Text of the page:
What It's Like to Holiday-Shop in Hawaiian Village Threatened by Lava

Burning debris can be seen in the lava flow from Mount Kilauea that is inching closer to the village of Pahoa, Hawaii. Marco Garcia/Reuters

The small village of Pahoa, Hawaii, is facing a mighty foe: Madame Pele. Pele is the mythical goddess of volcanoes in Hawaiian lore, but to residents of Pahoa, she is all too real and comes in the form of the Kilauea volcano. This past summer, concern and quiet panic spread through the region as Kilauea's lava began to threaten the center of town.

Janet Babb, a volcano expert with the U.S. Geological Survey, has been keeping an eye on the eruption for years. "This eruption has been ongoing since 1983. It'll be 32 years this January," she said.

For years, residents of Pahoa have lived peacefully with Kilauea, and its lava flow did not interrupt their daily lives. But on June 27 that all changed when lava threatened to take hold of Pahoa's only major highway, which could effectively cut off the village from its surrounding communities. For the first time, lava could change life in the small town, though the highway remains tentatively open.

Lava is, essentially, unpredictable. "The advance of the lava flow has varied greatly," Babb explained. "For a while, it was moving 300 yards per day. Now it has slowed to 70 yards per day, but there are times when it is moving at a rate of 600 yards per day. That is what makes this all so very difficult, this variability in the flow rate."

USGS Pahoa Marketplace Lava Flow
Lava flow is shown approaching the shopping district in Pahoa, Hawaii. USGS

Because the flow's motion is so unpredictable and it could veer away from the town's businesses, Hawaii County Civil Defense, an emergency-management agency, has put off calling for a mandatory evacuation. But even without that call, businesses and schools have started to close. In the meantime, kids play on hardened lava in the absence of classes, and holiday shopping involves a lengthy, congested drive as residents take unfamiliar alternative routes and face traffic on the highway.

Before the lava began its slow but steady descent on the village, Pahoa Marketplace, the shopping district, was home to a number of retail shops, a large grocery market and some commercial offices. Today, the marketplace is deserted, with one notable exception down the road: Island Naturals, a health food store that has decided to remain open as lava bubbles less than a half a mile away.

USGS Pahoa Marketplace Aerial
An aerial view of the Pahoa Marketplace. USGS

After a number of other shops shuttered, including a local gas station and a Subway restaurant, Island Naturals became one of the last places to buy food and gifts in Pahoa. "We were not anticipating supporting our whole community like this," Cienna Cohen, the grocery buyer for the shop, told Newsweek. "We are trying to get ready for this, but we have a small store, a small parking lot, a small staff. We are trying to create more storage and are ordering backups of supplies when we do run out, but when we place an order, it takes at least 10 days to get here."

When the shops decided to close, some held blowout sales, while others simply locked their doors with the merchandise inside, hoping it would not be affected by the lava. Most laid off employees, shrinking holiday shopping budgets for Pahoa families and making it hard to buy anything. "Christmas shopping has been very difficult. It's frustrating because the shop is there, the product is on the shelf, they're just closed," Cohen told Newsweek.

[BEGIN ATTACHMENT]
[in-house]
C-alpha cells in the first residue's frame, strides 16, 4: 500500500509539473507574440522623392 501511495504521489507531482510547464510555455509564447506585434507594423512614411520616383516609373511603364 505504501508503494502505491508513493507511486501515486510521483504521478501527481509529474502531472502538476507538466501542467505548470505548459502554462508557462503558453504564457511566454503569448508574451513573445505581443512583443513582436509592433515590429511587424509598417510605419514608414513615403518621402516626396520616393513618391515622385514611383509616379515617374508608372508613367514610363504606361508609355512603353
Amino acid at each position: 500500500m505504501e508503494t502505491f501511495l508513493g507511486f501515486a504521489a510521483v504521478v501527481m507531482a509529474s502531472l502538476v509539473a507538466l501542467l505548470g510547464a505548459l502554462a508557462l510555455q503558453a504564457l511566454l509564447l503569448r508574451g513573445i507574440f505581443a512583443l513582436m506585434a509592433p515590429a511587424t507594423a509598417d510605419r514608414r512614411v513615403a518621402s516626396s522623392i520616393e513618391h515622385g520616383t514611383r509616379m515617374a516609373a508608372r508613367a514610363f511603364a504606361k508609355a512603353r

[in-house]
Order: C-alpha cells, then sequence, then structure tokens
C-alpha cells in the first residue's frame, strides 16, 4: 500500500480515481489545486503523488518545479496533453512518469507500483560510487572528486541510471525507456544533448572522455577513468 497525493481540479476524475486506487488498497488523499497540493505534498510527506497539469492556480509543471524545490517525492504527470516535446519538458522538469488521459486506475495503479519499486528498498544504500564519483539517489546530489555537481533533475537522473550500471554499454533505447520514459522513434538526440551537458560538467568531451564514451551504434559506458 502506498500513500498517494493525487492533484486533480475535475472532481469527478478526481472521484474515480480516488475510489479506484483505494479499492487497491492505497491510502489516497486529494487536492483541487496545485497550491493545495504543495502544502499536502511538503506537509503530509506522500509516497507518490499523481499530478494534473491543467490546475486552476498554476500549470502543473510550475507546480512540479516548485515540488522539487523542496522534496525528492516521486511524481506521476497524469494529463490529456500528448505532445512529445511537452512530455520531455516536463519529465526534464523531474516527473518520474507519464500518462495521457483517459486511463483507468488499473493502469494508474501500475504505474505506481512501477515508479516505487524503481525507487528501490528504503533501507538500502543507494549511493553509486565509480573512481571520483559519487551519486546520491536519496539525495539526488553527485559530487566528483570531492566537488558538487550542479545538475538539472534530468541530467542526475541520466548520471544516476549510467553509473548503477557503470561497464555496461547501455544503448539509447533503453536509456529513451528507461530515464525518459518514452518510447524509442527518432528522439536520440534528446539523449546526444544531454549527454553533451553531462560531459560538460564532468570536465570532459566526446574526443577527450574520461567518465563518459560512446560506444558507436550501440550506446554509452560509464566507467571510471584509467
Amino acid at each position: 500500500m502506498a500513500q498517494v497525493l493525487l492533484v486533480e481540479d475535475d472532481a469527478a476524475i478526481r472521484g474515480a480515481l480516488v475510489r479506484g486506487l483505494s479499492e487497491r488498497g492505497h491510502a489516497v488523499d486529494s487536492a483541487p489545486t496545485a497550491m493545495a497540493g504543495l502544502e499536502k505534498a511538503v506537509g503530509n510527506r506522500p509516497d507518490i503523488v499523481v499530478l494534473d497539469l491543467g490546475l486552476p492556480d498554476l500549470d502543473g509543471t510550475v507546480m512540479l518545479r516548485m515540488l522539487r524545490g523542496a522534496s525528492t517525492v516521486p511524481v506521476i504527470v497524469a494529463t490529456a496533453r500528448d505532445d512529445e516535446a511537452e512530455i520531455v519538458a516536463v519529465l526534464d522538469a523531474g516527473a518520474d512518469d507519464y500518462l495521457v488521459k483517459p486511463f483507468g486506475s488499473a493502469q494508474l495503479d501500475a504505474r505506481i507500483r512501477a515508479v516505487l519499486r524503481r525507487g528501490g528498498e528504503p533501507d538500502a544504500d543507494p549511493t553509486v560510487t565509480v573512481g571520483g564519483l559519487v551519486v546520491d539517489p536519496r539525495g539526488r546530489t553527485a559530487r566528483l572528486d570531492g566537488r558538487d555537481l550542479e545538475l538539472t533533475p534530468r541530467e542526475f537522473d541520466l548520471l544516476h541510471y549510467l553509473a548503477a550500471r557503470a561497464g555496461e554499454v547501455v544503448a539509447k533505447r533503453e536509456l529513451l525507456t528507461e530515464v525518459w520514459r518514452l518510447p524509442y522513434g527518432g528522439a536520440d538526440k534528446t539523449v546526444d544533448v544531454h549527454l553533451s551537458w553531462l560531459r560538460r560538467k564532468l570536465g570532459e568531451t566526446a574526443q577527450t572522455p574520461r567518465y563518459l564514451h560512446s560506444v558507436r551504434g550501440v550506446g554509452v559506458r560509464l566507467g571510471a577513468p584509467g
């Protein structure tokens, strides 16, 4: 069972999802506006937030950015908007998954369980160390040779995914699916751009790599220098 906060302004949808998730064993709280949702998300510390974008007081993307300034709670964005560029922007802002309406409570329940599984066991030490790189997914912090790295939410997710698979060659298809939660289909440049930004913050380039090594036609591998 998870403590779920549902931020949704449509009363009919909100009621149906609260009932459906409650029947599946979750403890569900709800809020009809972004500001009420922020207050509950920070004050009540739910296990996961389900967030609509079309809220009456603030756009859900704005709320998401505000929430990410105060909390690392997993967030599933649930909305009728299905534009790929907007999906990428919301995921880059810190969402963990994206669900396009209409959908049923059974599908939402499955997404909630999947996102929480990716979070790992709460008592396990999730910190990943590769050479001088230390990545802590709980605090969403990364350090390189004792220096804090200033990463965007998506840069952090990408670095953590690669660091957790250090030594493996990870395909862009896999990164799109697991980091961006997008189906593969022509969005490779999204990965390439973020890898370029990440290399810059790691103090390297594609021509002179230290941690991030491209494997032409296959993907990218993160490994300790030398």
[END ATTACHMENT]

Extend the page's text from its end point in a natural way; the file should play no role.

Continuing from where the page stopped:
Nancy Cabral, owner of Day-Lum Rentals and Management, witnessed a shopping frenzy before the stores closed. Panic and everything-must-go pricing fueled a rush. The Malama Market Center "was just mobbed with people shopping. It was very sad, somehow, and spiritual. It is such a small community," Cabral said.

Her company manages hundreds of properties throughout Hawaii, including 54 affected by the lava flow. Day-Lum offered lease payment forgiveness to any tenant forced to close due to Pele's wrath.

Locals were left to do holiday shopping at Island Naturals, which has a particularly popular gift section: beer and wine. "That is one of our biggest fine-item sections in the store, and we are absolutely seeing more people coming in," Cohen said.

To buy other gifts, however, Pahoa residents must make the long trek to neighboring Hilo, a larger town with more shopping options. While alternative routes are being built in and out of Pahoa, traffic has become extremely congested after the highway closed due to an influx of tourists coming into town to see the lava and repair crews. While another small town is only 20 miles away, locals told Newsweek it took 40 minutes to drive there with traffic. While the ride is usually only about a half hour between Hilo and Pahoa, some have reported traffic pushed it over two hours.

For now, Island Naturals has decided to remain open, offering holiday and grocery options for the 800 residents of Pahoa. "If there is lava at our doorstep, well, then we will take precautions. But for now, we are staying open, and we are here for our community," Cohen said.

Correction: A previous version of this story implied the highway was closed due to lava; the highway is in danger of being closed due to lava and is currently open.